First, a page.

28 March 2012
Civil Contingencies Bill: Britain's Patriot Act - revised, and just as dangerous as before
- some clauses
dropped but overall powers remain a great danger to democracy
- government, not head of state, to declare "state of emergency"
- powers to ban protests and travel unchanged
- powers to control or withdraw e-mails and websites services added
On 7 January the government published their response to a highly critical report by the parliamentary Joint Committee on the Civil Contingencies Bill. Douglas Alexander, Cabinet Office Minister, appeared on TV news broadcasts saying that the government had "listened to concerns about civil liberties". Lewis Moonie MP, chair of the Joint Committee, said the changes were: "better than I feared and as much as I'd hoped for". The overall message was that the government had listened to criticisms that the Bill might give governments draconian powers and amended it accordingly (eg: "MPs welcome rethink on anti-terror plans", Guardian, 8.1.03). The government's approach was also praised as a good example of pre-legislative scrutiny.
The draft Civil Contingencies Bill and Explanatory Notes had
been published in June 2003 and the Joint Committee reported
on 28 November 2003. The proposal would replace the 1920 Emergency
The government's response to the Committee's report and the formal Civil Contingencies Bill came out on 7 January.
The new Bill meets a number of the concerns raised by the parliamentary Committee and civil liberties groups. The scope of the Bill now no longer covers: "the political, administrative or economic stability of the United Kingdom" and the controversial Clause 25 which could have excluded judicial review is gone too. The term "human welfare" applies in both Parts of the Bill, regulations made under an emergency should not be allowed to change criminal procedures and the creation or use of Tribunals is set out.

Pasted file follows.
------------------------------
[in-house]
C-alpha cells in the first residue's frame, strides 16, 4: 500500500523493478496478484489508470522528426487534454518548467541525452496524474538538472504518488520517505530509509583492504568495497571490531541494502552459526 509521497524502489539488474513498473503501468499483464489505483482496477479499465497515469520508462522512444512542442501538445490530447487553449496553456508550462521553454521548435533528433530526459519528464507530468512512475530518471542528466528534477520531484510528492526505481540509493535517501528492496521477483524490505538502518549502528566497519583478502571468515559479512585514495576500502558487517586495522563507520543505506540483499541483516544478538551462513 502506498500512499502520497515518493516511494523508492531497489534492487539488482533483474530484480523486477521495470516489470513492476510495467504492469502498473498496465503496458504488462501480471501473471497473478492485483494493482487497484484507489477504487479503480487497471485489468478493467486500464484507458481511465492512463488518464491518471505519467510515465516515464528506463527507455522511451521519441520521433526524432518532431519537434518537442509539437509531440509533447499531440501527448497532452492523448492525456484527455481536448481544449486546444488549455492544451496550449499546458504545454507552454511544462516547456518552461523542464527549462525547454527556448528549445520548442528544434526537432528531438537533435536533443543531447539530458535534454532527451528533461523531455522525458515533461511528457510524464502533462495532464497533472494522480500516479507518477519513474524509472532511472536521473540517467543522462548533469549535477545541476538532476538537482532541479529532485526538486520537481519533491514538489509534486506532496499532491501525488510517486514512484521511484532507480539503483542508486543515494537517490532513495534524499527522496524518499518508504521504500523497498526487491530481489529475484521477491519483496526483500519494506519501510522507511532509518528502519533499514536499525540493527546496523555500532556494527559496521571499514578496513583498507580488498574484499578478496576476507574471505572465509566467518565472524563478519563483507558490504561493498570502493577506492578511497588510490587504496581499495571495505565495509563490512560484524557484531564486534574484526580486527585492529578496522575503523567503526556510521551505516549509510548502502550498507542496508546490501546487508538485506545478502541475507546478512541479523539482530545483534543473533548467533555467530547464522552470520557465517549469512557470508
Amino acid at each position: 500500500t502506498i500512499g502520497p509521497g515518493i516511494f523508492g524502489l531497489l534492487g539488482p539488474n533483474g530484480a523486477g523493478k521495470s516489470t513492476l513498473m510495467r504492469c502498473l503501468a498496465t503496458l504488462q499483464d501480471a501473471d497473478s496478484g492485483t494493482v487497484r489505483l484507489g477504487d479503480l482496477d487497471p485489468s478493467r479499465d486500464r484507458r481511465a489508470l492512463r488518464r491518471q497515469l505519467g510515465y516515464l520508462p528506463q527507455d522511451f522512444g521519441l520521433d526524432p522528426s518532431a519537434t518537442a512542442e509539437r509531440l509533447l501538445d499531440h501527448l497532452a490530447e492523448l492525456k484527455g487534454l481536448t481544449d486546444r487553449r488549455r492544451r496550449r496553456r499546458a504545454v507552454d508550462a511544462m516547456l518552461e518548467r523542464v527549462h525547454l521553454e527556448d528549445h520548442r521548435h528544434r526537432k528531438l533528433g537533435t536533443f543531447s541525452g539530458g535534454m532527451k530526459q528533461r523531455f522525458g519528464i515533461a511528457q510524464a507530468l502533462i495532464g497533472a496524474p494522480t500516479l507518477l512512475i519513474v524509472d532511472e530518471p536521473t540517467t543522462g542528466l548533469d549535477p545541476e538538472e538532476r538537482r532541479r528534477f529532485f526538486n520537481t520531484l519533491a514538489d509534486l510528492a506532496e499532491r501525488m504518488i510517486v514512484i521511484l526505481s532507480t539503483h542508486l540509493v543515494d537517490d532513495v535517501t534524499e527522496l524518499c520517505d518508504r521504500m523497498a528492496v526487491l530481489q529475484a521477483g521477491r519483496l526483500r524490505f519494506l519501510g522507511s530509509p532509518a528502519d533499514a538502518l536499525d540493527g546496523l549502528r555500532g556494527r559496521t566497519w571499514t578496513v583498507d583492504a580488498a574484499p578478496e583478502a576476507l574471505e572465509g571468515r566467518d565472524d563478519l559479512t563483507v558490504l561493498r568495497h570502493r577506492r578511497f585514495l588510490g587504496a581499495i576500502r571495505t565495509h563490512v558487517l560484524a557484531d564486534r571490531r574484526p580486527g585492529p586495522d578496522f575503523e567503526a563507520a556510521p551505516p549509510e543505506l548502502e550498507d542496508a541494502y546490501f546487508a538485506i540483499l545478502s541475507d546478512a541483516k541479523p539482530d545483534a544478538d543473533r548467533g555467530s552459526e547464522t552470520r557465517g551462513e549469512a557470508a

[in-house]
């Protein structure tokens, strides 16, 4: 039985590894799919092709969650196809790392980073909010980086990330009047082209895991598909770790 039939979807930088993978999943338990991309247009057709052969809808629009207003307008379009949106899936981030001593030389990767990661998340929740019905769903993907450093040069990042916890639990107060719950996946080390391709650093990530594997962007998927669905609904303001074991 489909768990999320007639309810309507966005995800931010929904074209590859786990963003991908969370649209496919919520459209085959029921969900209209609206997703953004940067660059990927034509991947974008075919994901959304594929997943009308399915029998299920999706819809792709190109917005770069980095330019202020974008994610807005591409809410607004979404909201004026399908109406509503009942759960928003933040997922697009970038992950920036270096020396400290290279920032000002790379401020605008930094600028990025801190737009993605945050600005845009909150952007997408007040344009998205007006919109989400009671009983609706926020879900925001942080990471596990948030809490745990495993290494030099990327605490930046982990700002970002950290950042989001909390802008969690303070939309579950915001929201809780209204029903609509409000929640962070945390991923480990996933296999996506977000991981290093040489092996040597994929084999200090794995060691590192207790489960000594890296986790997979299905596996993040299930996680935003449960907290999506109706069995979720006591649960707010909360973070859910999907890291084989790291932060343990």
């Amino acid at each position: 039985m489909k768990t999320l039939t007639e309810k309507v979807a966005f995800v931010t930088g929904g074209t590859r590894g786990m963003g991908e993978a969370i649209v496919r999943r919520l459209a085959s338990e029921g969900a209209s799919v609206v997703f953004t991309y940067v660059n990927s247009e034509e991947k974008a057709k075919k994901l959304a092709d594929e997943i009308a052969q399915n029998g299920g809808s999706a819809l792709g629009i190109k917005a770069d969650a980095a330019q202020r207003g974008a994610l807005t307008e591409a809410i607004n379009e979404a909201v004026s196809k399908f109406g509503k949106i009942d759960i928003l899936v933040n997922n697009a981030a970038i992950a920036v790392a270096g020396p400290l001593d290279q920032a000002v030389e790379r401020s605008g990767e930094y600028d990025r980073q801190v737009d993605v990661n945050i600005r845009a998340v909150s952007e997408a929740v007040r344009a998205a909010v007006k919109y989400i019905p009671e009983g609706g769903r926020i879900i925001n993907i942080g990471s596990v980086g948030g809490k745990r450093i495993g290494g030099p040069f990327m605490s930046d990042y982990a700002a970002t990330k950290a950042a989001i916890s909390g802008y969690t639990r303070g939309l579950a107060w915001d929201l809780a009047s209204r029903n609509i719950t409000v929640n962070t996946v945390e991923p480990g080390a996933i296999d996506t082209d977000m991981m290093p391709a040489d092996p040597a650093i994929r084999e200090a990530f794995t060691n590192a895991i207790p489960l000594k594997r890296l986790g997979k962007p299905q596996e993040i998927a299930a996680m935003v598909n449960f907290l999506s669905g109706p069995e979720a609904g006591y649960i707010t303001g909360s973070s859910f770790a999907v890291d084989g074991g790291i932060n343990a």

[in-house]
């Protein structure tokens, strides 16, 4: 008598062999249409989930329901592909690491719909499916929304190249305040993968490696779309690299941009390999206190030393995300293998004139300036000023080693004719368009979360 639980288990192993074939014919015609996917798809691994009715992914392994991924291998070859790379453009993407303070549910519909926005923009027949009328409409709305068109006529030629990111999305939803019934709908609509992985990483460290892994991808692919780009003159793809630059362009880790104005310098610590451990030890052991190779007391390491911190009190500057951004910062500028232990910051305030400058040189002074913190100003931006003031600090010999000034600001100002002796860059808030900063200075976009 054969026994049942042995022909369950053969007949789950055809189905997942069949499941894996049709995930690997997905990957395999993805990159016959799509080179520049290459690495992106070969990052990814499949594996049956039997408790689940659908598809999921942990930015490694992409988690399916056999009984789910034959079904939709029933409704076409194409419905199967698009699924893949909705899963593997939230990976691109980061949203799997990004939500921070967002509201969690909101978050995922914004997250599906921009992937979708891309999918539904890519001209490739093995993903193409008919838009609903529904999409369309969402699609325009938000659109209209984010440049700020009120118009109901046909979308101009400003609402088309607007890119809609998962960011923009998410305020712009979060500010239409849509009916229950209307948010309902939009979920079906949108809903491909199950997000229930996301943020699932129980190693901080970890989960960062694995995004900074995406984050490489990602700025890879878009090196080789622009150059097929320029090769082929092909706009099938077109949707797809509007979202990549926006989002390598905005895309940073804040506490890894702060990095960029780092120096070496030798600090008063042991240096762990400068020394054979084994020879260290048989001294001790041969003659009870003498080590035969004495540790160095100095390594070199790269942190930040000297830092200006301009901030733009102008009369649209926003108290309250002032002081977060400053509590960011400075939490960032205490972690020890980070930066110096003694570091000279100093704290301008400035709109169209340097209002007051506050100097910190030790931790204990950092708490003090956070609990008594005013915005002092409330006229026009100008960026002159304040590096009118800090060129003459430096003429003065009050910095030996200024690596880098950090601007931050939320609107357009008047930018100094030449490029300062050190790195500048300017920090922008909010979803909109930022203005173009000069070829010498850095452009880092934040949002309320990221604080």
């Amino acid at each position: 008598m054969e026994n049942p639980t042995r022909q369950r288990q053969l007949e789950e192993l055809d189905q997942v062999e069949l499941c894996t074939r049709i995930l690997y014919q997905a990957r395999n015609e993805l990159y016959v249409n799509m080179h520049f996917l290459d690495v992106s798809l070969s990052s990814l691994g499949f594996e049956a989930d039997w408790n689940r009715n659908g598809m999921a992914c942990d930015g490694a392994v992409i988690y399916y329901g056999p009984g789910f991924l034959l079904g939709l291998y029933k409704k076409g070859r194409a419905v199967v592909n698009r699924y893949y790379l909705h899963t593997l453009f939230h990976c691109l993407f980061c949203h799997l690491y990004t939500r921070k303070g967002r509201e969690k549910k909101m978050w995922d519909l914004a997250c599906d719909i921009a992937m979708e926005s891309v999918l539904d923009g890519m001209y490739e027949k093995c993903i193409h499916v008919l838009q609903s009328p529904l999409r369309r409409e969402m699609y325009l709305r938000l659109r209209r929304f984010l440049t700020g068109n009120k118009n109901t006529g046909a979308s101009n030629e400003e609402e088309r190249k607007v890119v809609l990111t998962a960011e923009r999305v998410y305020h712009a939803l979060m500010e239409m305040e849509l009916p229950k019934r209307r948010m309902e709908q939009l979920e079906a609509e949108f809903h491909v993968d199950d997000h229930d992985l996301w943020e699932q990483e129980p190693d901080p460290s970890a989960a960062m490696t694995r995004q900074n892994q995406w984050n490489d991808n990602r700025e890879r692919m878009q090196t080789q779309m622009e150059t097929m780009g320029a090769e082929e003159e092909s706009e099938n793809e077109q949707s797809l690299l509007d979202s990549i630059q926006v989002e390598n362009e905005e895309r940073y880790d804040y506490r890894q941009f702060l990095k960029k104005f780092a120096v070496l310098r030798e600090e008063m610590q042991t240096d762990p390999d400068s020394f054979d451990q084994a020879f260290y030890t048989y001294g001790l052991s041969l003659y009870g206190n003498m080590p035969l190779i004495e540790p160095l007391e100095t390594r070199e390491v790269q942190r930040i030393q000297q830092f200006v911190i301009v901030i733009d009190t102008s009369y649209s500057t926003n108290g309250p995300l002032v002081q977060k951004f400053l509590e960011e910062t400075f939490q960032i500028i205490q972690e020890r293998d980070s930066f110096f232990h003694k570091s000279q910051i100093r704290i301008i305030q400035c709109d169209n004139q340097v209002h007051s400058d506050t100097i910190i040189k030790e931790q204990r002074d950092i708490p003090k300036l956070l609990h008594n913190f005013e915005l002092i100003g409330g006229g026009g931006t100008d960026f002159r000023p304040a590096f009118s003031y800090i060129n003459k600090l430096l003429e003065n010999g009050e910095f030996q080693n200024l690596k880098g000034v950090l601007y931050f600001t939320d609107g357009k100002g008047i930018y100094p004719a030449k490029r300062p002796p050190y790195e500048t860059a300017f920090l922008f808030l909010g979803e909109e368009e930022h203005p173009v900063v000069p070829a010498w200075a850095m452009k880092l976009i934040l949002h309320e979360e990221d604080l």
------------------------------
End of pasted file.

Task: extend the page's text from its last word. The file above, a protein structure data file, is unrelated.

On the face of it the new Bill was presented, and widely accepted in the media, as having been significantly changed to respond to criticisms that it could be misused by a right-wing/authoritarian government in the future. But was it?
Tony Bunyan, Statewatch editor, comments:
"The draft Bill would have allowed the imposition of an authoritarian state. The new Bill is only better in that it paves the road to an authoritarian state. The government is really naive if it thinks people will not read the fine print of the new Bill and realise that it has preserved nearly all the powers it originally proposed - albeit in a different form - and added new contentious provisions which were not in the first draft"
The Emergency Powers Act 1920 is concerned solely with:
"the supply and distribution of food, water, fuel, or light, or with the means of locomotion, to deprive the community, or any substantial portion of the community, of the essentials of life"
This new Bill, like its predecessor, extends power to as to protect the government, state agencies and financial institutions.
The definition of an emergency - Clause 18
The "meaning of "emergency"" (Clause 18) is defined as "an event or situation" which "threatens serious damage" to:
(a) human welfare,
(b) the environment or
(c) the security of the United Kingdom.
Under all three headings this may affect the whole UK, part of it, or a region.